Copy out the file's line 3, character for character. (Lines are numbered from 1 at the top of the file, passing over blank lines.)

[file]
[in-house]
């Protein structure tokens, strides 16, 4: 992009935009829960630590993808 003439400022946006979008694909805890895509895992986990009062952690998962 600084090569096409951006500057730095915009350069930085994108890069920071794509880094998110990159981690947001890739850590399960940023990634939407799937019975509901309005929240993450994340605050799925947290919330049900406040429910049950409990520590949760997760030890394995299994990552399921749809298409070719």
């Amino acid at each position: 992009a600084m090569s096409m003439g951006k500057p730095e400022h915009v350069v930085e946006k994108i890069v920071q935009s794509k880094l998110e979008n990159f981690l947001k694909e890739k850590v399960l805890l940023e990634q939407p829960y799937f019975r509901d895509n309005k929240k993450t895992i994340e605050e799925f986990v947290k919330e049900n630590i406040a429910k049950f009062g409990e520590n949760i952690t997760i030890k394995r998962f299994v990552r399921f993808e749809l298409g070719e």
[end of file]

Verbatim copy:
């Amino acid at each position: 992009a600084m090569s096409m003439g951006k500057p730095e400022h915009v350069v930085e946006k994108i890069v920071q935009s794509k880094l998110e979008n990159f981690l947001k694909e890739k850590v399960l805890l940023e990634q939407p829960y799937f019975r509901d895509n309005k929240k993450t895992i994340e605050e799925f986990v947290k919330e049900n630590i406040a429910k049950f009062g409990e520590n949760i952690t997760i030890k394995r998962f299994v990552r399921f993808e749809l298409g070719e």